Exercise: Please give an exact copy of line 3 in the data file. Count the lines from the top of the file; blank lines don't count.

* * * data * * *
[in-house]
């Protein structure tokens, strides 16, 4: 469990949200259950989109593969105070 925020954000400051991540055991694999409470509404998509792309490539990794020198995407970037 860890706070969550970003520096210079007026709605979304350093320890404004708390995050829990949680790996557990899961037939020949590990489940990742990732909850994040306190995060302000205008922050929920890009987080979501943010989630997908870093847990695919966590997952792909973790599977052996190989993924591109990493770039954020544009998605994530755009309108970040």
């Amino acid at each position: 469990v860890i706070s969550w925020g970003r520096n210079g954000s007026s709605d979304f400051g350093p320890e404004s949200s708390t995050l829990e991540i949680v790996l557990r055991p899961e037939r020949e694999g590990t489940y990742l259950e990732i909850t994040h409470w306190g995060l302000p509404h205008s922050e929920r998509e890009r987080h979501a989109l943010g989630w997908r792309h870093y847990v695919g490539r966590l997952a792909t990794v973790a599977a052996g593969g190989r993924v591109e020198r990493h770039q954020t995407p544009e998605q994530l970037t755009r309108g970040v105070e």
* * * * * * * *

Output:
């Amino acid at each position: 469990v860890i706070s969550w925020g970003r520096n210079g954000s007026s709605d979304f400051g350093p320890e404004s949200s708390t995050l829990e991540i949680v790996l557990r055991p899961e037939r020949e694999g590990t489940y990742l259950e990732i909850t994040h409470w306190g995060l302000p509404h205008s922050e929920r998509e890009r987080h979501a989109l943010g989630w997908r792309h870093y847990v695919g490539r966590l997952a792909t990794v973790a599977a052996g593969g190989r993924v591109e020198r990493h770039q954020t995407p544009e998605q994530l970037t755009r309108g970040v105070e």